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With welfare spending constituting a third of the entire Government budget, and £100 billion spent on welfare payments for working age people alone, it is understandable the design of the UK’s benefits system is a key theme of an election campaign in which fiscal austerity continues to dominate parties’ policy platforms.
Throughout Britain, the annual welfare bill per capita varies widely from city to city (see map below). Unsurprisingly, cities with the strongest economies rely on welfare payments less than other cities. In Cambridge, the city with the lowest welfare bill, the bill amounts to just £2012 per person. In Blackpool it is twice as much at £4,020 per person. There is also a clear geographical pattern, with nine out of the 10 cities with the highest welfare bill per capita located in the North.
All of the major parties have stressed that they want to reduce the welfare bill through making the system simple, effective and most of all ‘fair’. With headlines about benefits tourism, or people having a ‘lifestyle’ of living on benefits, it is not surprising that the idea of ensuring that work pays is a key part of all parties’ proposals:
Aside from Labour’s benefits cap proposal, the problem with the majority of the welfare polices announced is that they don’t reflect the varying costs of living in different places, or the different levels of jobs and work experience opportunities places currently offer.
Due to variations in factors such as housing and childcare costs, a larger amount of money is needed to achieve a basic standard of living in some cities than in others. High basic living costs mean the introduction of the benefits cap has had a much larger impact in London than elsewhere – 45 per cent of households seeing their benefits reduced are in the capital. And of the top 20 local authorities with the highest number of households affected, only one (Birmingham) is outside London. This is why it is so important to ensure that welfare policies take into account the diversity of core living expenses in different cities throughout the UK, or we risk pricing some of the most vulnerable people out of their communities.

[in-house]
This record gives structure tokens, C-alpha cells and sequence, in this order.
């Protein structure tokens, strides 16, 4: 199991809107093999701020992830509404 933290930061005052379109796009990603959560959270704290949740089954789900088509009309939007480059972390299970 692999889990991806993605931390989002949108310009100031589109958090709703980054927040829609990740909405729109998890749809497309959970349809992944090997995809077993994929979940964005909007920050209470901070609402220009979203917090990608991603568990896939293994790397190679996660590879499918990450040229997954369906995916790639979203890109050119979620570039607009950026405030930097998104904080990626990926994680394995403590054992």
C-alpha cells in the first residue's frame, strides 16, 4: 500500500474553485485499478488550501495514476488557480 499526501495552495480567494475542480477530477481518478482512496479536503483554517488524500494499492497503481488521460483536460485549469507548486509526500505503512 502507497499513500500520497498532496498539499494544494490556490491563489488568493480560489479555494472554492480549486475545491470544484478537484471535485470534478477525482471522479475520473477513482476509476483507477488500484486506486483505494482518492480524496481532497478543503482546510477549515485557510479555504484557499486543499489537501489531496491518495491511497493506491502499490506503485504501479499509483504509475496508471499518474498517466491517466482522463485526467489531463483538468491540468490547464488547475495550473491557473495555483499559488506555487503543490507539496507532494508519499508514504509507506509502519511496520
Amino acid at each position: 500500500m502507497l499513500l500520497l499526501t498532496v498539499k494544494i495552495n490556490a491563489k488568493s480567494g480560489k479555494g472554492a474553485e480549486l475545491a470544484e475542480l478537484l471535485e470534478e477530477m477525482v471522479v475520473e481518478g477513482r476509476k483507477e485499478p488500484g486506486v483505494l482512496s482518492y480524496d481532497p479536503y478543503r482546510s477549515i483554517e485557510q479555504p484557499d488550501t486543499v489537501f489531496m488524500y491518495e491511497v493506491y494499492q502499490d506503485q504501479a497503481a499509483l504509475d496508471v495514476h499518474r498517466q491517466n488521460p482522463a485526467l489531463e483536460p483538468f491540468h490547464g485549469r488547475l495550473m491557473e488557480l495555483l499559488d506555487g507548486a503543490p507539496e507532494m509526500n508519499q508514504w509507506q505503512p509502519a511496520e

But even Labour’s proposals do not seek to tackle the second key issue with assuming cuts in benefits will incentivise people to work – namely the limited job and training opportunities some areas have to offer. The fact remains that there are large economic disparities between cities, and some have fewer available jobs for their residents, or a skills mismatch between residents and vacancies. The latest ONS figures show a significant number of people (16 per cent) working part-time because they cannot find full-time employment. The UKCES has shown that work experience opportunities vary geographically, with 46 per cent of companies in London offering placements but only 29 per cent in The Humber. As such, it is more challenging for residents to get a job or training in some cities than others, and reducing benefits may just reduce standards of living for those unable to do so.
Benefits play an important role in ensuring those who are out of work have a reasonable baseline standard of living as they seek to find new employment. Merely reducing welfare support is not enough to significantly reduce worklessness in some parts of the country. We also need to empower cities to respond to the specific challenges they face – through giving them greater powers to implement policies that provide people with the skills required by local employers, and creating attractive business environments that attract firms to areas that currently have limited jobs opportunities.
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